Employers must keep payroll records for 3 years. Payroll records include the worker’s name, address, job/occupation, amount paid each pay period, and hours worked (each day and week).
Workers have the right to see their own payroll records at reasonable times and places.
Employers must give workers a statement with their pay that says:
- the name of the employer and worker
- the date of payment (month, day and year)
- the number of hours worked during the pay period
- the hourly rate
- all deductions and increases made during the pay period.
Employers may not charge workers for paystubs. Paystubs may be given out electronically as long as the employer provides a way for the worker to print out the information for free.
A personnel record is a record kept by an employer that may affect a worker's qualifications for employment, promotion, transfer, additional compensation, or disciplinary action. Employers who keep personnel records must allow workers to review their own personnel records or receive a copy of their personnel files within five business days of a written request.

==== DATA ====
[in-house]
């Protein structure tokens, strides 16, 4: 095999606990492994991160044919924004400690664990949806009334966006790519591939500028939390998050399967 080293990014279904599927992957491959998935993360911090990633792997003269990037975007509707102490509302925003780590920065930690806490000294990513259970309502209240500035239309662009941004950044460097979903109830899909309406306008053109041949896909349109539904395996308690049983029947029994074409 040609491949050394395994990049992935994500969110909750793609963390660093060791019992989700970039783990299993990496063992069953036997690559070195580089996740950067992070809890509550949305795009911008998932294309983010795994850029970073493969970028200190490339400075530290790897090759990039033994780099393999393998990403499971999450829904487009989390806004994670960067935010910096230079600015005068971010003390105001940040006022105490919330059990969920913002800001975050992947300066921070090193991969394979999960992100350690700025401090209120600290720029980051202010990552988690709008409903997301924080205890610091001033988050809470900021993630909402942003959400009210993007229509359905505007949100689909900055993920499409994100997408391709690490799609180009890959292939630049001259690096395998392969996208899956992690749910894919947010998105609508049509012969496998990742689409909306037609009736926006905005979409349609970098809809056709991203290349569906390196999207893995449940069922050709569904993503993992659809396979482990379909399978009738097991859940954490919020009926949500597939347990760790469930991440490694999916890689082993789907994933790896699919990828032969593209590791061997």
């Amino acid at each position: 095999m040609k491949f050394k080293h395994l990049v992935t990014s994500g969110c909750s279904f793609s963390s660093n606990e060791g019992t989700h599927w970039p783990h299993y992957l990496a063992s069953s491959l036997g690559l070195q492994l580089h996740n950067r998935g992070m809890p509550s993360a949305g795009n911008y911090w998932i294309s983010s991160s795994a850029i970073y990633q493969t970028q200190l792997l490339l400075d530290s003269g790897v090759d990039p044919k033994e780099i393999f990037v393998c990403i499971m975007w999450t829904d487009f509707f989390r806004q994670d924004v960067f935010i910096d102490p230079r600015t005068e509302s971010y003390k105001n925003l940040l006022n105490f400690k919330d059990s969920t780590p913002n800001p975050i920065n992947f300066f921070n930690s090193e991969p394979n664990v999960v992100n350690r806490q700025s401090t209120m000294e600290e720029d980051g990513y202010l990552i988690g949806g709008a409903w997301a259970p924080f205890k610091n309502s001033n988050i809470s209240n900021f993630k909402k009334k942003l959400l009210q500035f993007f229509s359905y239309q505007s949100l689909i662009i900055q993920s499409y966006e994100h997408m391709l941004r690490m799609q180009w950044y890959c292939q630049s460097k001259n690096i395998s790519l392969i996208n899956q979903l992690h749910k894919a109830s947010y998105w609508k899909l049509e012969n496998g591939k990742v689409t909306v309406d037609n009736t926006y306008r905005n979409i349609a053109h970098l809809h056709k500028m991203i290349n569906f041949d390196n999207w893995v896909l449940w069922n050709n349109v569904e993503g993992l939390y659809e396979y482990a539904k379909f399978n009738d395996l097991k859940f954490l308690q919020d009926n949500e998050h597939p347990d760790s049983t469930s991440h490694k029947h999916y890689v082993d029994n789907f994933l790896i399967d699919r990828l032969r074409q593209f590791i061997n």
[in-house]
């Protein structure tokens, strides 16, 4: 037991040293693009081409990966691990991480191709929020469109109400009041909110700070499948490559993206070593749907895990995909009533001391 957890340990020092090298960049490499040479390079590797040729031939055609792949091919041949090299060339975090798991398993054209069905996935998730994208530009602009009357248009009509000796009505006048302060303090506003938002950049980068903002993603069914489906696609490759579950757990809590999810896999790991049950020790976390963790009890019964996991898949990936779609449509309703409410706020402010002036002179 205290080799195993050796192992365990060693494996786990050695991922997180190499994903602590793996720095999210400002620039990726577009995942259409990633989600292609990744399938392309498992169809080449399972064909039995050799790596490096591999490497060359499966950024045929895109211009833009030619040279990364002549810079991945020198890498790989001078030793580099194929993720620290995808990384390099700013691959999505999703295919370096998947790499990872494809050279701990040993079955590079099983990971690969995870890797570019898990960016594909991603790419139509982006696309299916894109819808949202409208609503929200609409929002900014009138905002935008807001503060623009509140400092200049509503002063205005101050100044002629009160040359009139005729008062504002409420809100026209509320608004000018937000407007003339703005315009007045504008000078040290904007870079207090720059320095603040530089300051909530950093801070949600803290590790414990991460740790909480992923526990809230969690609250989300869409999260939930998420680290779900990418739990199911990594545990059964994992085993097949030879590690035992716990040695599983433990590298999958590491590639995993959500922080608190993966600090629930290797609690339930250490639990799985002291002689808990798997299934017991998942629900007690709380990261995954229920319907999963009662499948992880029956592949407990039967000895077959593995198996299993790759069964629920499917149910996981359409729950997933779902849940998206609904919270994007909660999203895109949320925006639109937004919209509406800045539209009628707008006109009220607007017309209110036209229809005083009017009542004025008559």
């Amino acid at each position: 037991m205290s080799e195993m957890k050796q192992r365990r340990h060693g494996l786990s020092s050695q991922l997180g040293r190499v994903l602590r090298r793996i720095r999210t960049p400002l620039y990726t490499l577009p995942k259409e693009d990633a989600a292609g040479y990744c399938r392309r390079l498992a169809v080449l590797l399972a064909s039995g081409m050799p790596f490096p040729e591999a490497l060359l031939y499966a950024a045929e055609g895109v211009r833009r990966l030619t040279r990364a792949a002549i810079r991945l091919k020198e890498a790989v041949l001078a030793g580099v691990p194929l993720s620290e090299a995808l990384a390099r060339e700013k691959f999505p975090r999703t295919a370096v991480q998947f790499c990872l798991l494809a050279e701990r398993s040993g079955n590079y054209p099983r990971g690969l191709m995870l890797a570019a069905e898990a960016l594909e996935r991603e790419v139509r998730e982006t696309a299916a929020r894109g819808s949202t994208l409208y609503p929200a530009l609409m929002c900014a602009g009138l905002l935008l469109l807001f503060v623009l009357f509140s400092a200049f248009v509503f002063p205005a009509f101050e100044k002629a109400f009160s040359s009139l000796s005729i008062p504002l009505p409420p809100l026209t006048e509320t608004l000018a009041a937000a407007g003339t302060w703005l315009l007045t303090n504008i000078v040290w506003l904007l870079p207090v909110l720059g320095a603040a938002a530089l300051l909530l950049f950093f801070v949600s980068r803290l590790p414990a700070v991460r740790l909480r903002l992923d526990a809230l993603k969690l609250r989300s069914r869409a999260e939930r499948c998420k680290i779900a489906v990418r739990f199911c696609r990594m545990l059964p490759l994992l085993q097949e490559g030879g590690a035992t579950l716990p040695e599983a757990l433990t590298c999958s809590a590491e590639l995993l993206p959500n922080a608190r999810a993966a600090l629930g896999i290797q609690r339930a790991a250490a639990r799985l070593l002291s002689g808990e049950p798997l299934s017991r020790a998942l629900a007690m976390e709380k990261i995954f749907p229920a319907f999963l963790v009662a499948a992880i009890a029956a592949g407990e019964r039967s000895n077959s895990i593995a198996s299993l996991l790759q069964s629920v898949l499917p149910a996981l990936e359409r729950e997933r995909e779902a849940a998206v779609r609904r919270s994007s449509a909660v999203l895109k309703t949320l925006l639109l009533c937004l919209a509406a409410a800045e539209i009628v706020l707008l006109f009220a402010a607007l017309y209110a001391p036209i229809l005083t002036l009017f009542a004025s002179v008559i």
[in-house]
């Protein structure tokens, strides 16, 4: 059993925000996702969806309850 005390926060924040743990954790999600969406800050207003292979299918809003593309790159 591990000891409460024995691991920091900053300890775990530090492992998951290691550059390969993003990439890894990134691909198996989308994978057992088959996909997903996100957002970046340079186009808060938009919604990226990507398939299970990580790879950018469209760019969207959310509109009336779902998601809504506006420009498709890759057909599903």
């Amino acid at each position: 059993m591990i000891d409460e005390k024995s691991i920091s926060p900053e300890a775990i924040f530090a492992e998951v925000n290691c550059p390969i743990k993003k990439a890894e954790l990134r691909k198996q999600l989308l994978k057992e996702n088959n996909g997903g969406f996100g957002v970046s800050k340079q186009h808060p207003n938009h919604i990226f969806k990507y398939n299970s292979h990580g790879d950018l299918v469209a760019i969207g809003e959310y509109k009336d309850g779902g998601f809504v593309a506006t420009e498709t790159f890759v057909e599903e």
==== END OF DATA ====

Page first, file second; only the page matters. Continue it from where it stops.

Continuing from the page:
Employers must also notify workers when adding information to the personnel record that could negatively affect an employee's employment. If a worker disagrees with information contained in the personnel file, the worker has the right to submit a written statement that would need to be included whenever the personnel record is given to another person.
Earned Sick Time Recordkeeping
The Earned Sick Time Law requires employers to track the accrual and use of earned sick time in most circumstances. For more information, visit our page on earned sick time.
Recordkeeping for Domestic Workers
The Domestic Workers Bill of Rights requires some additional recordkeeping, including timesheets and employment agreements. For more information, visit our page on domestic workers.